Horizons Unlimited rolls out new schedule, programs
By Rebecca Rider
SALISBURY — The new school year will bring some changes at Horizons Unlimited. Wednesday was the interactive center’s first day open to school programs, and eighth-graders from Erwin Middle School were already getting a taste of some modified programing.
Upstairs, lessons proceeded as usual as groups tested the antibacterial properties of honey or studied dinosaurs in the Margaret C. Woodson planetarium. But downstairs, a group discussed the ethics of Civil War prisons — a new track for Horizons.
Executive Director Amy Pruitt said that the center will try to incorporate other subjects like social studies, while embedding principals of math and science.
“We’re really trying to embed this relevant piece of, ‘Why would I need to learn this?’” Pruitt said.
The eighth-graders not only tackled questions of ethics, but also had to use math to determine daily rations for prisoners.
Horizons is also stretching the day and giving students more time with each experience. Each section Wednesday morning lasted 45 minutes, and the students spent the entire day at Horizons cycling from station to station.
“Everything we do in this space is about student experiences,” Pruitt said.
While it’s operated by Rowan-Salisbury School System, Horizons is an important part of the community, as well. Periodically the learning center would open its doors to the public, inviting them in for a program or a night at the planetarium. This year, Pruitt said, those opportunities will increase.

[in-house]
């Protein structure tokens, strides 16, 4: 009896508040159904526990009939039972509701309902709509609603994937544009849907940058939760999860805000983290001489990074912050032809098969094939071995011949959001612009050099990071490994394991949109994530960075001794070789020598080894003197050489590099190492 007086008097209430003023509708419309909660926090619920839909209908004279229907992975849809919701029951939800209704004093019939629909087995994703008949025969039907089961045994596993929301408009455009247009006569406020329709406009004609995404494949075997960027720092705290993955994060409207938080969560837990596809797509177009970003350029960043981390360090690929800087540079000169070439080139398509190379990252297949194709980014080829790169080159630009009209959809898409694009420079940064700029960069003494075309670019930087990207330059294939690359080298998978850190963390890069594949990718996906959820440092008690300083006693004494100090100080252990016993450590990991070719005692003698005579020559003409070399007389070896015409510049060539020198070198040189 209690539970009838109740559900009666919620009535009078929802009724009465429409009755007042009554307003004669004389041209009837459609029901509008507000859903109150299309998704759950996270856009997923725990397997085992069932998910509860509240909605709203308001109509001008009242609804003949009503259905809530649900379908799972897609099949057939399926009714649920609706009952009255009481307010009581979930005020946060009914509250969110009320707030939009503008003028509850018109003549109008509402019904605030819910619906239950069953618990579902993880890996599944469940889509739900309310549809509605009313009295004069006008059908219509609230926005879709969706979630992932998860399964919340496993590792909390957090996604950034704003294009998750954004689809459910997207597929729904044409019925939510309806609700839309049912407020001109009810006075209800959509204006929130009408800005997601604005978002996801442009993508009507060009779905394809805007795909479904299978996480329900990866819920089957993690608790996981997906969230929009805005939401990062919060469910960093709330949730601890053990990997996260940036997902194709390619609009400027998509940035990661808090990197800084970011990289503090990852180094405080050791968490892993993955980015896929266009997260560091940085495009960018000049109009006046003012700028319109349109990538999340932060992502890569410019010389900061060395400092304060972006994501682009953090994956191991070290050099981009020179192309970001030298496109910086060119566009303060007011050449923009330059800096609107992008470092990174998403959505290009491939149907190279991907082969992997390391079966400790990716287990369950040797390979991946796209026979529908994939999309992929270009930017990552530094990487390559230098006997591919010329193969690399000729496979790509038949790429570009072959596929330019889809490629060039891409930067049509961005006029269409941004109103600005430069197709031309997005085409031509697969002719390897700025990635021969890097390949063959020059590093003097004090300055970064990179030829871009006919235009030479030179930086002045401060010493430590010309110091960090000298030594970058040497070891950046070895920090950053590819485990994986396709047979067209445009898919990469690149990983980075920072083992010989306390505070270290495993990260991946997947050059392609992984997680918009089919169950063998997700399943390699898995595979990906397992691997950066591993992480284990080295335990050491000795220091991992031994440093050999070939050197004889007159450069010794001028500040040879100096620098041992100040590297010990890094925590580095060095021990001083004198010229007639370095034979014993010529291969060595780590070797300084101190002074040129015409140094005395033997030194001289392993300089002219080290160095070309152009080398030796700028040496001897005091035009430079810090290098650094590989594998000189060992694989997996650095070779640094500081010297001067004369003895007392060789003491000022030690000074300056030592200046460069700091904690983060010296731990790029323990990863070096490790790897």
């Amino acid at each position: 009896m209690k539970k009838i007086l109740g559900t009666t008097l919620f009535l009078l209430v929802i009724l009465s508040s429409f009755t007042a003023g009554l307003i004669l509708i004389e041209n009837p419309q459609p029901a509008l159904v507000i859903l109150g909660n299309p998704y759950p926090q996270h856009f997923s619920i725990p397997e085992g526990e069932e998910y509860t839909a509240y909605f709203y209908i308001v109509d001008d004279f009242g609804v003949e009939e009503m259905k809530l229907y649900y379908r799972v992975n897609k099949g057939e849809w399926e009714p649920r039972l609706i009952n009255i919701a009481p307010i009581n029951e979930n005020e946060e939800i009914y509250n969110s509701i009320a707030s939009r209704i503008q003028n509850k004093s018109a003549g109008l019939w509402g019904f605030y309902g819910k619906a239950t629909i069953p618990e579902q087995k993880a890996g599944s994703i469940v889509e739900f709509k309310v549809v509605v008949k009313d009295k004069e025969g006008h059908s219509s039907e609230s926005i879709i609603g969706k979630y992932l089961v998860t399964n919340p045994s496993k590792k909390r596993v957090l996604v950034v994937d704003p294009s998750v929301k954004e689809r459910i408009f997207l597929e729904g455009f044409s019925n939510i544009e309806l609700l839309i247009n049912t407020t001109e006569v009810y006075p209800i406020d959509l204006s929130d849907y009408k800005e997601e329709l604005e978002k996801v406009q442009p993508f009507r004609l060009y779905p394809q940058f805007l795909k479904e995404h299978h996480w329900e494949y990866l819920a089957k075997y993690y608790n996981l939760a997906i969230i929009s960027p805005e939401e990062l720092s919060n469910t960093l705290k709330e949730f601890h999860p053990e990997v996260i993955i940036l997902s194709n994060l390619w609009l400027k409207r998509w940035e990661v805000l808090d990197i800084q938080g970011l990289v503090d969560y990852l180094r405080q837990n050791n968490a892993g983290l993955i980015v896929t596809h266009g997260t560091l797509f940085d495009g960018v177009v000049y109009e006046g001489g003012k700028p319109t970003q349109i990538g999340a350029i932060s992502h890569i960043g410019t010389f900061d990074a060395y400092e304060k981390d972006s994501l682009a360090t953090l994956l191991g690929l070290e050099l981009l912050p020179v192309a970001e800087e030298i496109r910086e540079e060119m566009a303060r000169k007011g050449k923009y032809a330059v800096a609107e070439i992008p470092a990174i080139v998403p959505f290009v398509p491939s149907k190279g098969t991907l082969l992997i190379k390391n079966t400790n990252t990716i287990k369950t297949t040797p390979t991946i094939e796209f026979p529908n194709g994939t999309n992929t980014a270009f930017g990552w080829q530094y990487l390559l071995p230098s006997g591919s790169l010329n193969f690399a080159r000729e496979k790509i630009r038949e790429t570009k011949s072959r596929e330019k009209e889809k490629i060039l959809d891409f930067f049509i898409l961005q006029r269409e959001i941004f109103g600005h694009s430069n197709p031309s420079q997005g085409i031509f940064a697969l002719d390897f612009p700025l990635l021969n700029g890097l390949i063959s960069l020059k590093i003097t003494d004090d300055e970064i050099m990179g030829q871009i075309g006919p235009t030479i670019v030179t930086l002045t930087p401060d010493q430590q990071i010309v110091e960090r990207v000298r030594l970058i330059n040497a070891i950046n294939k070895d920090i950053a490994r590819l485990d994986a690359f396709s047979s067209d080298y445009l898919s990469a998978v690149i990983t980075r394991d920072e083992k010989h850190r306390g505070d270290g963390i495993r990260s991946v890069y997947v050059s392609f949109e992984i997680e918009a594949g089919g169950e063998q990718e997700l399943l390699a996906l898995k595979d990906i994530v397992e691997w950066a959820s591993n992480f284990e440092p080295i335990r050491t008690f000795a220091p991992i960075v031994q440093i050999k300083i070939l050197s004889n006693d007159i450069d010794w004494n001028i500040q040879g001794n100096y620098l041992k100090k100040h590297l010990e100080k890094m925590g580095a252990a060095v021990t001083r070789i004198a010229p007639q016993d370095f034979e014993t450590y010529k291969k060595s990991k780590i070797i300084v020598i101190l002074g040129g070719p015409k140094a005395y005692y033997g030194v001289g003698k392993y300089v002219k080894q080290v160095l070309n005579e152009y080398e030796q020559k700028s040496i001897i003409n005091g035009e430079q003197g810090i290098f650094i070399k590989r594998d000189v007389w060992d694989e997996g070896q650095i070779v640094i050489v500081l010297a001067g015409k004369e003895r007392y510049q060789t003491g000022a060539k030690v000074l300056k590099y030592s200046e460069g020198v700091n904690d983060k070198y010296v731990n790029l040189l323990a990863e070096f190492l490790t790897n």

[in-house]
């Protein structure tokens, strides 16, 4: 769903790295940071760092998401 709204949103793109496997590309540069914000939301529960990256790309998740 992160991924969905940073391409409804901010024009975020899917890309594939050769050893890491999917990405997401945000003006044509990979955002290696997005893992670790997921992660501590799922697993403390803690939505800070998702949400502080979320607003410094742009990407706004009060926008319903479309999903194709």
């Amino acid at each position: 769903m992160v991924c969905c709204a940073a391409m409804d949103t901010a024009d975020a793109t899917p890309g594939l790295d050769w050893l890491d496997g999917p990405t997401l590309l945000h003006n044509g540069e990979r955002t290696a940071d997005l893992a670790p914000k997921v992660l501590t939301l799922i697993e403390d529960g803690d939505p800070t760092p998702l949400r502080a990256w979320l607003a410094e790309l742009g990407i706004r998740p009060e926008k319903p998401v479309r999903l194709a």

A new schedule this year means that Horizons will soon be open to the community on Tuesday evenings from 4 p.m. to 6 p.m. while school is in session. Pruitt said planetarium programs and hands-on activities will be planned. The programming and arrangements for Tuesday openings are still in the works, but the center will also be open to the public on the third Saturday of every month.
Pruitt said the additional days came after several families asked if there was anything happening during the week.
“We try to listen to feedback,” she said.
A few rooms in Horizons have also changed — the old health room is now a maker space with tools fit for tinkering.
“It was kind of underutilized space,” Pruitt explained.
The back room now features a 3-D printer, tools and craft supplies to let students and families take things apart, explore and create. While each maker space tends to have its own personality, the one at Horizons can morph and shift to meet the needs of its users.
“It’s kind of limitless,” Pruitt said.
Pruit said Horizons is also in the process of looking for funding to renovate the center’s “animal room” to make it more hands-on and up close and personal.
“This is not a place where we say, ‘Don’t touch that, don’t do that,’” she said.
Horizons Unlimited events commonly have donations-accepted entry, and Pruitt said she wants to get the word out about the new schedule.
“I want the community to know that this place is here for learning,” she said.
Contact reporter Rebecca Rider at 704-797-4264.
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